Game Development Reference
In-Depth Information
the display would simply show a flat coloured rectangle. If we carefully
choose the value for each pixel then we can display a photograph. If the
range of colours in the displayed bitmap is limited then we could choose
to store the bitmap as a combination of all the different colours used,
followed by a list of where to use these colours. This type of display is
called a palletized display and we are not supporting palletized displays in
this topic. Usually, palletized displays are limited to 256 colours. Creating
an optimized palette for each frame of animation is time consuming. The
alternative is to use a master palette, which has definite restrictions on the
way that the display can handle lighting. Imagine the simplest of scenes
with three bouncing balls all lit from above. Ball A is red, B is blue and C
is green. If the master palette has about 80 levels of red, green and blue,
then 240 slots in the palette have been used. Now in comes a purple,
yellow and orange cube. Somehow, this has to be displayed using the
remaining 16 colours; the results, while acceptable on desktop computer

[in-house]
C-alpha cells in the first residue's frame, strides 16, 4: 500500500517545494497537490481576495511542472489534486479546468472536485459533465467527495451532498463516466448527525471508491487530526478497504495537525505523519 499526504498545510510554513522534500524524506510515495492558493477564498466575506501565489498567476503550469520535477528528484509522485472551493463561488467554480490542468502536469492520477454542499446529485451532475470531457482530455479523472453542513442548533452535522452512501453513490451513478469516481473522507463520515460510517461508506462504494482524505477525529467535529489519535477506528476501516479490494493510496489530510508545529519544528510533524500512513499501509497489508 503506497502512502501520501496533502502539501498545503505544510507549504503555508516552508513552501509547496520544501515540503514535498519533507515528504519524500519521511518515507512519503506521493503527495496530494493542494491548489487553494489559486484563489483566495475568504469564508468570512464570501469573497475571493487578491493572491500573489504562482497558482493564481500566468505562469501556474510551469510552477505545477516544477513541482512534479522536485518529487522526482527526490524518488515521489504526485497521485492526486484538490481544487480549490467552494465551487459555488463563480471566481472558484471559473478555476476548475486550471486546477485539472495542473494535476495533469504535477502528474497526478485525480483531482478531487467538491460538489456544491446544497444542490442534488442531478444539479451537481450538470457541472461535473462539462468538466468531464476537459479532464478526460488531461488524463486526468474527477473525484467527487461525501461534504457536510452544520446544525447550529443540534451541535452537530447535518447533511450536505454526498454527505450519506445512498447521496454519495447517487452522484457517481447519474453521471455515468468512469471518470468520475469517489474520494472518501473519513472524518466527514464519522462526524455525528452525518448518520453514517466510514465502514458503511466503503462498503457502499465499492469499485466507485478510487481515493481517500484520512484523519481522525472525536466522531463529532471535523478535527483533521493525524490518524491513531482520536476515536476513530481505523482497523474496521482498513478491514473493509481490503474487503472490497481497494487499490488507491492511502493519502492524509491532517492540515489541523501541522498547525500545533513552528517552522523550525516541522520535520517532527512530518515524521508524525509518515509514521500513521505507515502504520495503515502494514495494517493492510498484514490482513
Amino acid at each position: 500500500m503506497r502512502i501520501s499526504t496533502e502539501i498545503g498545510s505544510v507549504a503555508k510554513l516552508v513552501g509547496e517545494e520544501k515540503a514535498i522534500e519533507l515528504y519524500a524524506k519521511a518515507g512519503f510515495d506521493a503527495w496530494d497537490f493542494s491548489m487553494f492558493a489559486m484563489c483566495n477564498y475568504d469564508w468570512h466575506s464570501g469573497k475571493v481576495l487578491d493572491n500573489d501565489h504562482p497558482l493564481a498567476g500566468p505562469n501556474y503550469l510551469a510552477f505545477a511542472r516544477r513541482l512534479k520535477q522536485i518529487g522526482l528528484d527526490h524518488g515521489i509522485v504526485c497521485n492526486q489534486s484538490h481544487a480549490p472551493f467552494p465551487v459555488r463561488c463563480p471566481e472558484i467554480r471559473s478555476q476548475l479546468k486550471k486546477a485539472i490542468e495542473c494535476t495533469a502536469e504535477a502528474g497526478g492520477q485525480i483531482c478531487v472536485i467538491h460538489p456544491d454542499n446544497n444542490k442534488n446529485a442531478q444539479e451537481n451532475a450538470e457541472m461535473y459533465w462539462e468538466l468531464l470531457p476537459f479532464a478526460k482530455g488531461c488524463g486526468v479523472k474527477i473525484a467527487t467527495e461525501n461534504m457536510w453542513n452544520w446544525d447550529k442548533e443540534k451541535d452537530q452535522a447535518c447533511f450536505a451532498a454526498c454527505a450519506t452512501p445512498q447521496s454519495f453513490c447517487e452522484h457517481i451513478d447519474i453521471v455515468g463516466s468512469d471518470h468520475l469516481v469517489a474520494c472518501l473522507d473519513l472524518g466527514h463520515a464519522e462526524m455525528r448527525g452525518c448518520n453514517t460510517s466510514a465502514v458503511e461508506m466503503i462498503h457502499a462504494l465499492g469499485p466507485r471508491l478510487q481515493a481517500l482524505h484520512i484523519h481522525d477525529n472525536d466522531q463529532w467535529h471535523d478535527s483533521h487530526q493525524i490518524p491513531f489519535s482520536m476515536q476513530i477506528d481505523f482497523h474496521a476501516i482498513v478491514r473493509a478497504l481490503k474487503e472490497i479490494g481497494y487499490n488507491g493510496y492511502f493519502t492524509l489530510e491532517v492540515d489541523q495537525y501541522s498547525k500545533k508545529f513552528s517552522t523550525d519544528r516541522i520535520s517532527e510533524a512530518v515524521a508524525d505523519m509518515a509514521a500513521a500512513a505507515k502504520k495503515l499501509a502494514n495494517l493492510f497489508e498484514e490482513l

platforms 10 years ago, simply do not cut it by today's standards.
Another type of display uses 16 bits for the colour value of each pixel.
This gives just 32 levels of red, 32 levels of green and 32 levels of blue.
This standard is often used in computer games, resulting in faster frame
rates with most hardware than 24-bit displays. A 32-bit display can use the
additional 8 bits for alpha or stencil use or it can be used by the display
driver to ensure all colour calculations use 32-bit integers. This results in
fewer instructions for the processor to handle and consequently faster
image transfers.
The code for the creation of the buffer is:
// Create a new empty Canvas with specified bitdepth
BOOL CCanvas::Create(int width, int height, int bitdepth)
// Delete any existing stuff.
if (m_bits)) delete m_bits;
// Allocate memory for the bits (DWORD aligned).
if (bitdepth==16) m_swidth =width*2;
if (bitdepth==24) m_swidth =width*3;
if (bitdepth==32) m_swidth =width*4;
m_swidth =( m_swidth + 3) & ~3;
m_size= m_swidth *height;
m_bits = new BYTE[m_size];
if (!m_bits) {
TRACE(”Out of memory for bits”);
return FALSE;
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